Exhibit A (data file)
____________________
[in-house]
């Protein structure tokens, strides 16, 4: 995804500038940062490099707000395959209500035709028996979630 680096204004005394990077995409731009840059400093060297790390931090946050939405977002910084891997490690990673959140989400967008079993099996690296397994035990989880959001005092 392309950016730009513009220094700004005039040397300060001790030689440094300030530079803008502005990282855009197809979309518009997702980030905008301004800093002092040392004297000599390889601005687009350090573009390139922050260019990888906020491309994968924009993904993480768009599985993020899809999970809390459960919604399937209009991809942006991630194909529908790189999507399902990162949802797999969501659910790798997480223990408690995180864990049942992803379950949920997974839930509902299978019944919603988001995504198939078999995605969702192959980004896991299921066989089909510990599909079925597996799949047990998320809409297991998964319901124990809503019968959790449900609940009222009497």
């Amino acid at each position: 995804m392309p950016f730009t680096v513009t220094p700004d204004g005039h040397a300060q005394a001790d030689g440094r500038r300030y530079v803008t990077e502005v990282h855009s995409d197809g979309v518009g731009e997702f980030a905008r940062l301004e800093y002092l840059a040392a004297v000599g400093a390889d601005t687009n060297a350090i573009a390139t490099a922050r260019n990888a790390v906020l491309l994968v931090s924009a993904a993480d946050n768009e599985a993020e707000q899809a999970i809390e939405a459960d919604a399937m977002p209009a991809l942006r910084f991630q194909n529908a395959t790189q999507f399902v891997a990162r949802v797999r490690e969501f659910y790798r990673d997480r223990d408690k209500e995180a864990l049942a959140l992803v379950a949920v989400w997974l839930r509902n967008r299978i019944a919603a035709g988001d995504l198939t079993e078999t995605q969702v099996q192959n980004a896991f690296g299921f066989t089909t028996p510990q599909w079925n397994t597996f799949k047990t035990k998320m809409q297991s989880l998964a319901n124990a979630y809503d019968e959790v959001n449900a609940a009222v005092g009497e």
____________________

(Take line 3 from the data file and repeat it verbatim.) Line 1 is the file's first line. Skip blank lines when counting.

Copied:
């Amino acid at each position: 995804m392309p950016f730009t680096v513009t220094p700004d204004g005039h040397a300060q005394a001790d030689g440094r500038r300030y530079v803008t990077e502005v990282h855009s995409d197809g979309v518009g731009e997702f980030a905008r940062l301004e800093y002092l840059a040392a004297v000599g400093a390889d601005t687009n060297a350090i573009a390139t490099a922050r260019n990888a790390v906020l491309l994968v931090s924009a993904a993480d946050n768009e599985a993020e707000q899809a999970i809390e939405a459960d919604a399937m977002p209009a991809l942006r910084f991630q194909n529908a395959t790189q999507f399902v891997a990162r949802v797999r490690e969501f659910y790798r990673d997480r223990d408690k209500e995180a864990l049942a959140l992803v379950a949920v989400w997974l839930r509902n967008r299978i019944a919603a035709g988001d995504l198939t079993e078999t995605q969702v099996q192959n980004a896991f690296g299921f066989t089909t028996p510990q599909w079925n397994t597996f799949k047990t035990k998320m809409q297991s989880l998964a319901n124990a979630y809503d019968e959790v959001n449900a609940a009222v005092g009497e």